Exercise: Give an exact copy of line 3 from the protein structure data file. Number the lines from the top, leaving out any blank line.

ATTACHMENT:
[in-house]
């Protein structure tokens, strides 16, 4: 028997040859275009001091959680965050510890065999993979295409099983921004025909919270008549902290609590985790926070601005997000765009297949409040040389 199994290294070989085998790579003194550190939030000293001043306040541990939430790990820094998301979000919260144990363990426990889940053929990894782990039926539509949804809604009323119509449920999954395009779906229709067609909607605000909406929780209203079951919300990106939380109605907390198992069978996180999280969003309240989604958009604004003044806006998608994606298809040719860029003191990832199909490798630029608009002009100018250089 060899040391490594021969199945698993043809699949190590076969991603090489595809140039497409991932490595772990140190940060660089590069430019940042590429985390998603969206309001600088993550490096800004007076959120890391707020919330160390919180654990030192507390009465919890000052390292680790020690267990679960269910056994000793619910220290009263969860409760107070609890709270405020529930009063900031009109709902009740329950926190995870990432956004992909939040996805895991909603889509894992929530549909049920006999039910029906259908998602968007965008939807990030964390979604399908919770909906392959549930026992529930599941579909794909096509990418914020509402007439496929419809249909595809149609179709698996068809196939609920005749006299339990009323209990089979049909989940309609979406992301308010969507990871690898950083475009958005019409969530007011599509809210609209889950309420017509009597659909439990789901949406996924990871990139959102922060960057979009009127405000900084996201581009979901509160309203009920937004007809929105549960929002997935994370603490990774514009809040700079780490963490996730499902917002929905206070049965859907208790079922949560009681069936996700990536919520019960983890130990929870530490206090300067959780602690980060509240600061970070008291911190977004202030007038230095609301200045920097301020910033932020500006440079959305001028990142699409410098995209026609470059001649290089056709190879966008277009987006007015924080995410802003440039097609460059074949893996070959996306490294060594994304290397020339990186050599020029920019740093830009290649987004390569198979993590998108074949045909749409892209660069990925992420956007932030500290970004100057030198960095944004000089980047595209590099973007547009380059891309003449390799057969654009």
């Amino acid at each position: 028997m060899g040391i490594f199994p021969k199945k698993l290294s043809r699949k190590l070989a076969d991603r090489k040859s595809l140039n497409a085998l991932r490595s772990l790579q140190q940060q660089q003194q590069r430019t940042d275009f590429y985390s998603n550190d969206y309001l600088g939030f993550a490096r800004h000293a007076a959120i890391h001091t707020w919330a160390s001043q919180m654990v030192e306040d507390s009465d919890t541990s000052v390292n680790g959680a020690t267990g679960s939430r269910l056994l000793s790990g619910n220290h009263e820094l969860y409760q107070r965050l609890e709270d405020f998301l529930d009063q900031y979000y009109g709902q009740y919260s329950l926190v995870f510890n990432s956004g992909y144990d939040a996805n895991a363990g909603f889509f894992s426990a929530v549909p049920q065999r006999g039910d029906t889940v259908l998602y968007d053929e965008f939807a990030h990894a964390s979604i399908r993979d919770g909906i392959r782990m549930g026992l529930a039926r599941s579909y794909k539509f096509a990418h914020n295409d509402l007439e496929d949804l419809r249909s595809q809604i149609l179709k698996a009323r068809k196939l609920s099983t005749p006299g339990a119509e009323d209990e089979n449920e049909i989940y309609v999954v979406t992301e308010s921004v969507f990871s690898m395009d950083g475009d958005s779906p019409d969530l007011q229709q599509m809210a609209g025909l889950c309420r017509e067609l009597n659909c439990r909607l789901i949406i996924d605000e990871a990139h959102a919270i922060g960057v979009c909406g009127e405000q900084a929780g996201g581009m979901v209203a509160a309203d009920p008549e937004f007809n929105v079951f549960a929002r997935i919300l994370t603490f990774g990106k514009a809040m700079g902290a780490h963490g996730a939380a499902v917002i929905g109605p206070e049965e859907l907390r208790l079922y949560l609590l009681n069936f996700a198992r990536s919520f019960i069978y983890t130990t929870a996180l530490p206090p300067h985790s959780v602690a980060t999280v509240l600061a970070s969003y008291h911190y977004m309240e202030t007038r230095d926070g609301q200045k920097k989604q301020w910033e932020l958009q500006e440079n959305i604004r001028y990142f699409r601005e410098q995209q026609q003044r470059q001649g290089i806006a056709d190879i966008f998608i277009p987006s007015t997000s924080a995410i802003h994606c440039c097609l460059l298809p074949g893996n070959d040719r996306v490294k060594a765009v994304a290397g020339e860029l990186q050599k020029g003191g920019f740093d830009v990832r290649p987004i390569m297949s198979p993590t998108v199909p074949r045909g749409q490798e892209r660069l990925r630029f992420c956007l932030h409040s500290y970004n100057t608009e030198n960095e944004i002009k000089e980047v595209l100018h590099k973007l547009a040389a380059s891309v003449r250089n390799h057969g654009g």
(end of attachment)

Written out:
């Amino acid at each position: 028997m060899g040391i490594f199994p021969k199945k698993l290294s043809r699949k190590l070989a076969d991603r090489k040859s595809l140039n497409a085998l991932r490595s772990l790579q140190q940060q660089q003194q590069r430019t940042d275009f590429y985390s998603n550190d969206y309001l600088g939030f993550a490096r800004h000293a007076a959120i890391h001091t707020w919330a160390s001043q919180m654990v030192e306040d507390s009465d919890t541990s000052v390292n680790g959680a020690t267990g679960s939430r269910l056994l000793s790990g619910n220290h009263e820094l969860y409760q107070r965050l609890e709270d405020f998301l529930d009063q900031y979000y009109g709902q009740y919260s329950l926190v995870f510890n990432s956004g992909y144990d939040a996805n895991a363990g909603f889509f894992s426990a929530v549909p049920q065999r006999g039910d029906t889940v259908l998602y968007d053929e965008f939807a990030h990894a964390s979604i399908r993979d919770g909906i392959r782990m549930g026992l529930a039926r599941s579909y794909k539509f096509a990418h914020n295409d509402l007439e496929d949804l419809r249909s595809q809604i149609l179709k698996a009323r068809k196939l609920s099983t005749p006299g339990a119509e009323d209990e089979n449920e049909i989940y309609v999954v979406t992301e308010s921004v969507f990871s690898m395009d950083g475009d958005s779906p019409d969530l007011q229709q599509m809210a609209g025909l889950c309420r017509e067609l009597n659909c439990r909607l789901i949406i996924d605000e990871a990139h959102a919270i922060g960057v979009c909406g009127e405000q900084a929780g996201g581009m979901v209203a509160a309203d009920p008549e937004f007809n929105v079951f549960a929002r997935i919300l994370t603490f990774g990106k514009a809040m700079g902290a780490h963490g996730a939380a499902v917002i929905g109605p206070e049965e859907l907390r208790l079922y949560l609590l009681n069936f996700a198992r990536s919520f019960i069978y983890t130990t929870a996180l530490p206090p300067h985790s959780v602690a980060t999280v509240l600061a970070s969003y008291h911190y977004m309240e202030t007038r230095d926070g609301q200045k920097k989604q301020w910033e932020l958009q500006e440079n959305i604004r001028y990142f699409r601005e410098q995209q026609q003044r470059q001649g290089i806006a056709d190879i966008f998608i277009p987006s007015t997000s924080a995410i802003h994606c440039c097609l460059l298809p074949g893996n070959d040719r996306v490294k060594a765009v994304a290397g020339e860029l990186q050599k020029g003191g920019f740093d830009v990832r290649p987004i390569m297949s198979p993590t998108v199909p074949r045909g749409q490798e892209r660069l990925r630029f992420c956007l932030h409040s500290y970004n100057t608009e030198n960095e944004i002009k000089e980047v595209l100018h590099k973007l547009a040389a380059s891309v003449r250089n390799h057969g654009g």